Clinical personnel who have a conscientious objection to hES cell research should not be required to participate in providing donor information or securing donor consent for research use of gametes or blastocysts. That privilege should not extend to the care of a donor or recipient.
Researchers may not ask members of the infertility treatment team to generate more oocytes than necessary for the optimal chance of reproductive success. An infertility clinic or other third party responsible for obtaining consent or collecting materials should not be able to pay for or be paid for the material obtained (except for specifically defined cost-based reimbursements and payments for professional services).
Restricting payment of those who obtain the embryos discourages the production of excess embryos during routine infertility procedures for later use in research. Other measures can be taken to ensure that conflicts of interest are appropriately managed. For example, the embryologist in the ART program who makes the determination that an oocyte has failed to fertilize or develop sufficiently for implantation should not be a member of the hES research team.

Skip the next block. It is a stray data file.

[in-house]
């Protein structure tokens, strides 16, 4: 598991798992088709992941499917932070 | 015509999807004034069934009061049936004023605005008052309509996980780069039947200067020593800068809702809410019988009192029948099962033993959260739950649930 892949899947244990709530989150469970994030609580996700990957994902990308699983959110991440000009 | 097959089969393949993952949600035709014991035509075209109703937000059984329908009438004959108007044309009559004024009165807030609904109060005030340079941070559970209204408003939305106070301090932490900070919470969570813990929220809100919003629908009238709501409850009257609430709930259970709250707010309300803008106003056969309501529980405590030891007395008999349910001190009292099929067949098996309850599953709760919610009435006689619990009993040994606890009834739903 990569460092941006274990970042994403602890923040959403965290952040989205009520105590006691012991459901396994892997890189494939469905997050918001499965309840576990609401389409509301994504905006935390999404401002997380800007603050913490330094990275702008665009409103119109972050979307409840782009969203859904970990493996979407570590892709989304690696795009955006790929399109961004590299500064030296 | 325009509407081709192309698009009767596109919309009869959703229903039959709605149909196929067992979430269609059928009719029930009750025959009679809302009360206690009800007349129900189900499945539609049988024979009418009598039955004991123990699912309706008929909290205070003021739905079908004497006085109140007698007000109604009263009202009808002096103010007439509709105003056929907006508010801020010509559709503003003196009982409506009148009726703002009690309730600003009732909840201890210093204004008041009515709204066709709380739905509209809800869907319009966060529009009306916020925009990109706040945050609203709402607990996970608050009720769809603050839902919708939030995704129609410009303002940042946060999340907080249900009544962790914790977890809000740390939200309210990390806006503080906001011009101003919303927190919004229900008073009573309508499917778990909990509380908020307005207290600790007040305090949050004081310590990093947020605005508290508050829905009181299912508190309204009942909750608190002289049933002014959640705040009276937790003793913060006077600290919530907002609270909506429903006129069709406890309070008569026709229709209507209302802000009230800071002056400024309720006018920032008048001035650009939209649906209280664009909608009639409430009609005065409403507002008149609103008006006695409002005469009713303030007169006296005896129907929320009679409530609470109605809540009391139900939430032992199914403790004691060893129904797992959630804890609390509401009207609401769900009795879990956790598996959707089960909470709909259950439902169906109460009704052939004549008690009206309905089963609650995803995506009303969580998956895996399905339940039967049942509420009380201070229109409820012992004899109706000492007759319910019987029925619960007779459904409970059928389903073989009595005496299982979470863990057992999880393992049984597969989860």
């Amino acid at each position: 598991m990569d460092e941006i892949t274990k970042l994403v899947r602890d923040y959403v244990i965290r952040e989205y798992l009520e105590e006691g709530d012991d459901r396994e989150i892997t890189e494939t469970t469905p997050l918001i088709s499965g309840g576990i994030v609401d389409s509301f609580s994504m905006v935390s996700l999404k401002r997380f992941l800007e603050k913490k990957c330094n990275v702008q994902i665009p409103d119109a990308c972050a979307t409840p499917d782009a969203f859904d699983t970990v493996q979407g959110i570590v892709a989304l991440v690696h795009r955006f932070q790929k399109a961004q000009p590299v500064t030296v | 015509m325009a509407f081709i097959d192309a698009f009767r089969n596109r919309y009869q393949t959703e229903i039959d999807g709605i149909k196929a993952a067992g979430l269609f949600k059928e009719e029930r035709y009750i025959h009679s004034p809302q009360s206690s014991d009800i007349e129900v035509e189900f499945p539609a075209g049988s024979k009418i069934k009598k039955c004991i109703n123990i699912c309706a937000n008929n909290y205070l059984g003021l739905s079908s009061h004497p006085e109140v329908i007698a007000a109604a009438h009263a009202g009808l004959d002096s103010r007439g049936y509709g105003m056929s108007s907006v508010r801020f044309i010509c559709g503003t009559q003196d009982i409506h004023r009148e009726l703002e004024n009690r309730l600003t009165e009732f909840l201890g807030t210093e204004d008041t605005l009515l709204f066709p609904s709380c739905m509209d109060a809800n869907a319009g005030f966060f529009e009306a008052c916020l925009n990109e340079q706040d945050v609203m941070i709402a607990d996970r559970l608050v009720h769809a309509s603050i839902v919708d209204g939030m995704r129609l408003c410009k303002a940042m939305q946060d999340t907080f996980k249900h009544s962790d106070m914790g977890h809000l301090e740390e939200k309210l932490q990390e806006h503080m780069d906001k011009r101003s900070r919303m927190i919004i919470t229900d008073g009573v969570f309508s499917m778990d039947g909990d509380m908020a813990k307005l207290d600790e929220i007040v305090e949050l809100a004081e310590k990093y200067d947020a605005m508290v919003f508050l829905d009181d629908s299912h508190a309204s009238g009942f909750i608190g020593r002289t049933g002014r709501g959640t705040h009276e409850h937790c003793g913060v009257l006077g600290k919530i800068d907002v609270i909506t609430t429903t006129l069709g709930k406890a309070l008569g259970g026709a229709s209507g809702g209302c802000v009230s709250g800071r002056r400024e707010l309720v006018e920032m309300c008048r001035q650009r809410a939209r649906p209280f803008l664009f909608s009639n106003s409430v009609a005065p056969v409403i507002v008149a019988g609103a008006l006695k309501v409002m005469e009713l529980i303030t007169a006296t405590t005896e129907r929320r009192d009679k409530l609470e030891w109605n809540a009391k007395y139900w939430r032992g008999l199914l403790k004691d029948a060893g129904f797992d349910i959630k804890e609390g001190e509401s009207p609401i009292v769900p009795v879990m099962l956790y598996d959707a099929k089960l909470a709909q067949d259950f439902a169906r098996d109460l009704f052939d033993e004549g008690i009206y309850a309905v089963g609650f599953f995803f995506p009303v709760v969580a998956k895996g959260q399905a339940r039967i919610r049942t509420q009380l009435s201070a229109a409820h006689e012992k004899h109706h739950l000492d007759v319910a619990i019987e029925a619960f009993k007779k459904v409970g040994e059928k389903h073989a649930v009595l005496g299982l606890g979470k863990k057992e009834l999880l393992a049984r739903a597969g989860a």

Once donated materials are obtained from couples or individuals, several additional standards should be applied to the storage, maintenance, and distribution of cell lines for research use. People and institutions responsible for these activities must maintain the highest ethical, legal, and scientific standards (Brivanlou et al., 2003). Cell lines might be stored at several institutions as part of individual research collections or might be deposited in more central repositories or banks. Developing standardized practices for obtaining, screening, processing, validating, and storing cell lines, and distributing them to users will provide confidence to researchers and the public that the materials are of high quality and of optimal use to researchers.
Several models exist for the banking of human biological materials. The most relevant is the U.K. Stem Cell Bank, which was established to provide researchers with an independent national stem cell resource:1
The Cell Bank will offer a vital resource to support the advance of research in this exciting area. At the same time it will develop important safeguards, by ensuring that cell lines which could ultimately provide the basis for clinical treatment are appropriately characterized and also handled and stored under conditions that are